NOT ON YOUR "NEWS" OUTLET. UNSC meeting on OPCW fakery. Thousands, tens of thousands, hundreds of thousands. You decide.

NUGGETS FROM THE STUPIDITY MINE. Schiff: Trump made a 'religious man' out of Putin. Pillow man, another of Schiff's nuggets. Reflect that his present career is based on his "knowledge" of Putin.

US DOLLAR. I'm interested that The Economist gets it (as the Mean Sea Level of conventional opinion, what it chooses to cover is significant): "But it is only under President Donald Trump that America has used its powers routinely and to their full extent, by engaging in financial warfare… They have in turn prompted other countries to seek to break free of American financial hegemony." If it's used as a weapon, it's no longer convenient. This man predicts the collapse of the USD this year. Russia has half a trillion's worth in its FOREX and gold kitty.

EUROPEANS ARE REVOLTING. UK approves limited use of Huawei; Pompeo not happy.

RUSSIA/CHINA. Donald Trump must split up Putin and Xi, the new odd couple. Not only does the author not realise that train left the station a long time ago, he's not even sure where the station is.

© Patrick Armstrong Analysis, Canada Russia Observer

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25 Responses to RUSSIAN FEDERATION SITREP 30 JANUARY 2020 by Patrick Armstrong

  1. Last one for about 6 weeks, BTW.

  2. How dare you refer to the Europeans as “REVOLTING.” Who do you think you are? They are not REVOLTING. I think it is more appropriate to refer to them as ANNOYING.
    (Sorry, couldn’t resist the opportunity to go full Rosanna Rosanna Danna on your excellent piece.)

  3. Bill H says:

    I think this is pertinent to the “Russian Sitrep” issue. Can one or more persons with a clearer view than mine comment on the constant rhetoric regarding Ukraine being “at war with Russia” and more specifically in a “hot war with Russia?”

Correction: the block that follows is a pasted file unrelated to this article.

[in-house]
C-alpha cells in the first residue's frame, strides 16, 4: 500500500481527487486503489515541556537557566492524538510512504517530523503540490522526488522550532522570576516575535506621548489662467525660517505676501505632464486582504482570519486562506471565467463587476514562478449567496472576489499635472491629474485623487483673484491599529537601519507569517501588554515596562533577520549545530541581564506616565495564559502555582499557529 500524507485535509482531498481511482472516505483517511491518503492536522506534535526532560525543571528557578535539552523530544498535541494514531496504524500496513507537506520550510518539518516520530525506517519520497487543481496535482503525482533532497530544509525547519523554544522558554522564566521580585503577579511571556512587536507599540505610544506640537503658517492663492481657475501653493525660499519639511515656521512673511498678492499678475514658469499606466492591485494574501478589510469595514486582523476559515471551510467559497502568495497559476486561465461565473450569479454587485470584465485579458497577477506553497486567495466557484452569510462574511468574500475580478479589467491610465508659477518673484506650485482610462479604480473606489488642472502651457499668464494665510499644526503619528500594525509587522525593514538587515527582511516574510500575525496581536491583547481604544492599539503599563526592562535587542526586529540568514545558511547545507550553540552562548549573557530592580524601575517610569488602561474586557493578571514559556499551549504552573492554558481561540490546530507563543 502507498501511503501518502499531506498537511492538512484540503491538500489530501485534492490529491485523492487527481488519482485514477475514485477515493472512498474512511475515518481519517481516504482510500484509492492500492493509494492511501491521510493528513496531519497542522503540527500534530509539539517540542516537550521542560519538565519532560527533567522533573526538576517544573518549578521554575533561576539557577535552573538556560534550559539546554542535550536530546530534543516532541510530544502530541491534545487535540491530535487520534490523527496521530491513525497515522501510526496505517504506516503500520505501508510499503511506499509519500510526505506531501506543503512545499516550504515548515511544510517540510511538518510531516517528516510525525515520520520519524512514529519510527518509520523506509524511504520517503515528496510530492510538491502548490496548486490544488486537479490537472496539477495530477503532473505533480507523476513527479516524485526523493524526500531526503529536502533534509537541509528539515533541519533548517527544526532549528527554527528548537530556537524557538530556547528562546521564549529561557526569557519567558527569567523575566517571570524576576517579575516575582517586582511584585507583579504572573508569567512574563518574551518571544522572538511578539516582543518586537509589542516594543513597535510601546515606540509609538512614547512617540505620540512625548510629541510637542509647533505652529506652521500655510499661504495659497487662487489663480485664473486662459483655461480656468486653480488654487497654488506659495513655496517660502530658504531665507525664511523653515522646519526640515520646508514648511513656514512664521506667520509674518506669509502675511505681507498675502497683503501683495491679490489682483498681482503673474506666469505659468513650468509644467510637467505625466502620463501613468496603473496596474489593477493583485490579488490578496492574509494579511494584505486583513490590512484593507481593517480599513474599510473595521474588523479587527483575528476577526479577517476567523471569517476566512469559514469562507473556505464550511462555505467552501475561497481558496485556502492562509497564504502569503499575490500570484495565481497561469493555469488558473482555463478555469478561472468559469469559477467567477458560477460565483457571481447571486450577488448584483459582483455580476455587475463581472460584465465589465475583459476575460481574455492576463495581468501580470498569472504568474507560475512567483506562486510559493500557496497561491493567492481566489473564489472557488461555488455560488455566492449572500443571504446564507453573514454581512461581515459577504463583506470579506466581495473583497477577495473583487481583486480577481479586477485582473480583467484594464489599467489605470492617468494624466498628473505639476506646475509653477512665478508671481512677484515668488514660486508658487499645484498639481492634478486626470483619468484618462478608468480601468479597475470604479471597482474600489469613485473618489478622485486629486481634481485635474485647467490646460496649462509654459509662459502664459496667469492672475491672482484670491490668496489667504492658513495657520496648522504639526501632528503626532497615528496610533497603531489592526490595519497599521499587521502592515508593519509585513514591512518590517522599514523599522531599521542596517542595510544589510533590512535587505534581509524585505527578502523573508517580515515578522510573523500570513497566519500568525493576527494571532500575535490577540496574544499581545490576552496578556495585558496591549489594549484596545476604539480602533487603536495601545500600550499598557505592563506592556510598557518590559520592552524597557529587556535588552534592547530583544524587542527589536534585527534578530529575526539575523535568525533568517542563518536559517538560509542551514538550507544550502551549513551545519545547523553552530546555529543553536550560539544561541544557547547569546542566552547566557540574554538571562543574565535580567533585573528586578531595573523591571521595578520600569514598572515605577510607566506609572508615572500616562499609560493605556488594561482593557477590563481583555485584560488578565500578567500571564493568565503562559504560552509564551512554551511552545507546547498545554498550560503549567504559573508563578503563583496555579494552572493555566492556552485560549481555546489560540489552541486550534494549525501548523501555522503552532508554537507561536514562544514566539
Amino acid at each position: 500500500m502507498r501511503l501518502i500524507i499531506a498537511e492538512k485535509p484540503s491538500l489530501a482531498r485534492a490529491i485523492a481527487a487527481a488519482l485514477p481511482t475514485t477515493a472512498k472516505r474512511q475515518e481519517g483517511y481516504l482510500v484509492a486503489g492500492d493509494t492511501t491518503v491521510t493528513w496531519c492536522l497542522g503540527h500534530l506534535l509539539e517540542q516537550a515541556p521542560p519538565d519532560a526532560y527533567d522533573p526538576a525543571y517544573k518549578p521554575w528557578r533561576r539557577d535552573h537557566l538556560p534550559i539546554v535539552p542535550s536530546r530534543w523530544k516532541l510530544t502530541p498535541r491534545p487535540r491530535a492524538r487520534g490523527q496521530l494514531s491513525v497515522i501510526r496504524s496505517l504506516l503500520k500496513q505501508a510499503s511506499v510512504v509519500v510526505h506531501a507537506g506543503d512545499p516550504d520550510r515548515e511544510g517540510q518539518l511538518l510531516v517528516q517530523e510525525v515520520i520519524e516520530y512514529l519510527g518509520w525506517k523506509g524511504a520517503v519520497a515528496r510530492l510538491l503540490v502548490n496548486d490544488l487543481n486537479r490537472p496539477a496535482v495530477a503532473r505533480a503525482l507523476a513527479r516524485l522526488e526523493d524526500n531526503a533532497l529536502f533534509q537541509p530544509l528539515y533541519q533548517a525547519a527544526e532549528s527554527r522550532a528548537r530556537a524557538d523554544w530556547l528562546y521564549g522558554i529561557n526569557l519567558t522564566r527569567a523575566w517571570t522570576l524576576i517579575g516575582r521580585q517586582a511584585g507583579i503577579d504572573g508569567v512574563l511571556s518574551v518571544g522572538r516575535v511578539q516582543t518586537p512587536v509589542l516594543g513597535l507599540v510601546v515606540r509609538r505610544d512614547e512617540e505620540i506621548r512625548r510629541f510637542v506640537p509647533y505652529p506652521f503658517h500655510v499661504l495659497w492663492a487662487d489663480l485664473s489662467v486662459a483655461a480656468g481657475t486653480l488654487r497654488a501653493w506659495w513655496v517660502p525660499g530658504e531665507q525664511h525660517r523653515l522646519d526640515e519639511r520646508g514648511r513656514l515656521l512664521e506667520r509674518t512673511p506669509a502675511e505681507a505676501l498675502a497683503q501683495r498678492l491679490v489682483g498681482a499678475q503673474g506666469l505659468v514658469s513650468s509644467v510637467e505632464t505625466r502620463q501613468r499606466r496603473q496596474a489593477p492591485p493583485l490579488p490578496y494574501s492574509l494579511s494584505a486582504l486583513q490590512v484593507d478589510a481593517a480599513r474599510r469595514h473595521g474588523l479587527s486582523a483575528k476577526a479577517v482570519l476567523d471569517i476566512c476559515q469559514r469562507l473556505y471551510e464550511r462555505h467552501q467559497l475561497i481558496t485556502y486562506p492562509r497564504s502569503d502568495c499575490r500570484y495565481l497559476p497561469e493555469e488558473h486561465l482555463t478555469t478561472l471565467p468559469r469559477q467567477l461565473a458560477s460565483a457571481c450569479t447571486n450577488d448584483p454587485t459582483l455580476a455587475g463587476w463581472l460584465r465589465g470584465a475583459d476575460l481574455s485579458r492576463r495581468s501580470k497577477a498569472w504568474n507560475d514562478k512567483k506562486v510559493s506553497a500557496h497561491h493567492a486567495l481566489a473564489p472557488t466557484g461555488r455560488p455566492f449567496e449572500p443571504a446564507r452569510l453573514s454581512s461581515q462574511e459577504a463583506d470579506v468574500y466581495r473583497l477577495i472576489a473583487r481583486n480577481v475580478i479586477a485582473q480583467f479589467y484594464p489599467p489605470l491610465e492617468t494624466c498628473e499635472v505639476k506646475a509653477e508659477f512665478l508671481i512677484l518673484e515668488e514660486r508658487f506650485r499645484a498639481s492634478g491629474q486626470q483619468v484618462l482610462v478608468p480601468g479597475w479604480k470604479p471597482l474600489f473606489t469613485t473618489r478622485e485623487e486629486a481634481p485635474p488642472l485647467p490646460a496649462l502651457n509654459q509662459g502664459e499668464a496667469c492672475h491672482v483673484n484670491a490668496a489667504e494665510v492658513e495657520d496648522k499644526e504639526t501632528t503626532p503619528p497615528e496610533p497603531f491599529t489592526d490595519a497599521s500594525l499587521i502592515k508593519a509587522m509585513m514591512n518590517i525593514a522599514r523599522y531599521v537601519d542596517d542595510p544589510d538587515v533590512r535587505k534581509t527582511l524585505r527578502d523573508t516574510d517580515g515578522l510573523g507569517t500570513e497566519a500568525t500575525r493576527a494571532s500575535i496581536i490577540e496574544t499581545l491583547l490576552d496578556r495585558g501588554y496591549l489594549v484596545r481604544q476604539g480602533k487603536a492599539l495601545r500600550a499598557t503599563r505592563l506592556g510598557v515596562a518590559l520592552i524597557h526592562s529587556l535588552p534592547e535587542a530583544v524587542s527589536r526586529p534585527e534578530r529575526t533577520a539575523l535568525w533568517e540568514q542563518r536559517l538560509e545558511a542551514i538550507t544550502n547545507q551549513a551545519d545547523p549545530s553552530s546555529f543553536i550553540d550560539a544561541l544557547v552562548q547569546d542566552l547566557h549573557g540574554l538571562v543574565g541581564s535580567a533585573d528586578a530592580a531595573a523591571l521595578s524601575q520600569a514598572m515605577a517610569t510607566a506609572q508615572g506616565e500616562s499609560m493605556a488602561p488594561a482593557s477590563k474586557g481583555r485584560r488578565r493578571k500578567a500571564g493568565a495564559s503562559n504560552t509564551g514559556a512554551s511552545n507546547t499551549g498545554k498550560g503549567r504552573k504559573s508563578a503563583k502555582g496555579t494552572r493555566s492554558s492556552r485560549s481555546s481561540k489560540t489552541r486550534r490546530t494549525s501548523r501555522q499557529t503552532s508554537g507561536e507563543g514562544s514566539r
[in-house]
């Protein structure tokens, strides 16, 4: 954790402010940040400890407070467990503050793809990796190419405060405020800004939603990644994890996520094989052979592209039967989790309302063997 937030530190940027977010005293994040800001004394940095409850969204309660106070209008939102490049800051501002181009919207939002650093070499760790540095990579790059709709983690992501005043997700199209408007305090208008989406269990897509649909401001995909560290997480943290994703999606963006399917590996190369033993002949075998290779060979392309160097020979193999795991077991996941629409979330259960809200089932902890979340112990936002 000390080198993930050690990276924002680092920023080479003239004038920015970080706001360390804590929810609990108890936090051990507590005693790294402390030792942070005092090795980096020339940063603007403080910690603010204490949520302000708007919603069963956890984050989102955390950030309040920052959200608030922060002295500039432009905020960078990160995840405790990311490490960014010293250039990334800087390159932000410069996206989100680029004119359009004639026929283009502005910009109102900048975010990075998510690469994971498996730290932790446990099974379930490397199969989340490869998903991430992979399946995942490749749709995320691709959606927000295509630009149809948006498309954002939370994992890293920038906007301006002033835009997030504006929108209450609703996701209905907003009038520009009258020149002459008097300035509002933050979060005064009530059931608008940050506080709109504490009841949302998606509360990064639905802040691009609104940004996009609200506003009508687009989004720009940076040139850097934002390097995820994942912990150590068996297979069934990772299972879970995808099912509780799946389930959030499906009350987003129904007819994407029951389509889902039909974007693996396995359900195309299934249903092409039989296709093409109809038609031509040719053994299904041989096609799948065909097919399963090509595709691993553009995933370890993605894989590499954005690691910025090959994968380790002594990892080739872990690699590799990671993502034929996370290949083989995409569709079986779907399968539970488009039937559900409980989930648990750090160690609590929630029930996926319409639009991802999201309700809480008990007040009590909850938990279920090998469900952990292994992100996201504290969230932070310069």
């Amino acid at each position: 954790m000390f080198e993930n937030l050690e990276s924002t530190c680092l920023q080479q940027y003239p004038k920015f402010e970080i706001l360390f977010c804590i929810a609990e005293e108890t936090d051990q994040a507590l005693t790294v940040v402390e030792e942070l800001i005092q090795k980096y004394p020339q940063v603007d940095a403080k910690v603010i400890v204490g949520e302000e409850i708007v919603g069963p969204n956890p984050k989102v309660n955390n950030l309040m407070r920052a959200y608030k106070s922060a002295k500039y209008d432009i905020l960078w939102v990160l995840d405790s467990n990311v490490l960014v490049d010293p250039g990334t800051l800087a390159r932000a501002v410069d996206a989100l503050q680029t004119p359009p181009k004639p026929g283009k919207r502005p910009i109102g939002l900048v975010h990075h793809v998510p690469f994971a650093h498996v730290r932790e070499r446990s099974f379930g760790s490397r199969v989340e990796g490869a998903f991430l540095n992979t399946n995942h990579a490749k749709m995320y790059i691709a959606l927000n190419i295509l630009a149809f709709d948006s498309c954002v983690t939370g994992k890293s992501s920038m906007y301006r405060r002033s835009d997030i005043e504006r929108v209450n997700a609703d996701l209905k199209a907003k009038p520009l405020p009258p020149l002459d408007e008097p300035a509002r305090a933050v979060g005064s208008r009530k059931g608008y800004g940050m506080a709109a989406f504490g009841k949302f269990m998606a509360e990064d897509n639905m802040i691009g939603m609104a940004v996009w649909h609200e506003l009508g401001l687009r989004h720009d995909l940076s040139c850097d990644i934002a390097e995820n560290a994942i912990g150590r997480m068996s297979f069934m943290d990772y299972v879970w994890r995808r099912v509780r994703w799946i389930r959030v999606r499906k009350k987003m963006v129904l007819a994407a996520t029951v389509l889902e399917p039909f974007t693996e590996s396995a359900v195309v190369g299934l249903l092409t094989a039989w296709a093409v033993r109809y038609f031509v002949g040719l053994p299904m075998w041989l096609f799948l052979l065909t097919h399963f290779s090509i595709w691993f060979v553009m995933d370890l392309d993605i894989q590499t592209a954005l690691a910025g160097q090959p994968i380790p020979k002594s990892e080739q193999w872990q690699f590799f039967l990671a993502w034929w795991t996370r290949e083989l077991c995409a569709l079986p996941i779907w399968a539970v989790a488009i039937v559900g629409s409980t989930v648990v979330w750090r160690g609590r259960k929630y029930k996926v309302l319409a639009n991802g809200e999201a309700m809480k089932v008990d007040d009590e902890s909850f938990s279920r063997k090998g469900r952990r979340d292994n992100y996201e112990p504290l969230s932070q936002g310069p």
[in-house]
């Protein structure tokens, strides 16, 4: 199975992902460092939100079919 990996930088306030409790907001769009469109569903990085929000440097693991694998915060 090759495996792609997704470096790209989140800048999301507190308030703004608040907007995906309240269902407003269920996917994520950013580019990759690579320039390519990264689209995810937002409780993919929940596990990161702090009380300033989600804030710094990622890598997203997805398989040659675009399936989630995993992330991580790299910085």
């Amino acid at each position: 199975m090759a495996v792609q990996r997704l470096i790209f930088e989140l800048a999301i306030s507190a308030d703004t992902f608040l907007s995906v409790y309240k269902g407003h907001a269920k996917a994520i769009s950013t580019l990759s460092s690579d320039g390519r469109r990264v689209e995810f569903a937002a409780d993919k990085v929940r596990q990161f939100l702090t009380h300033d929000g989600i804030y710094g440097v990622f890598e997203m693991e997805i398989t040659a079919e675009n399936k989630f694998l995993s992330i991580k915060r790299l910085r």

Likewise with the hold on the aid to Ukraine being an “endangerment to US national security” because it “encouraged Russian aggression in Ukraine.”
    My perception is that such talk is nonsensical, but both sides are using it and the endless repetion is beginning to make me question my own mind.

  4. Well, in a word, it’s BS. It’s a civil war (note where the shooting started in which both NATO and Russia have their fingers on the scales.
    But the Russia invaded meme is so baked in by now that no one can think outside of it. The neocons because Russia is in the way of their desires and the Dems because they are so committed to the Russia stole the election nonsense that they can’t say anything else either.
    Here’s a quickie to get started with

  5. Bill H says:

    Thanks, Patrick. I recall some time ago a Russian official (I believe it was Lavrov) being questioned about Russia having invaded eastern Ukraine and replying that, “If we had invaded Ukraine you would not have to be asking if we had done it.” IIRC, he went on to ask if anyone was wondering whether or not we had invaded Iraq.
    Is it known to what (if any) degree the Russian government is assisting the eastern separatists, and if so are they providing tanks? My understanding is that Russian individuals, many of them military veterans, are going to Ukraine as volunteers.

  6. b says:

    @Bill H
    The question if Russia was or is somehow militarily intervening in the Ukraine was recently put to the German equivalent of the Congressional Research Service (both have an excellent reputation).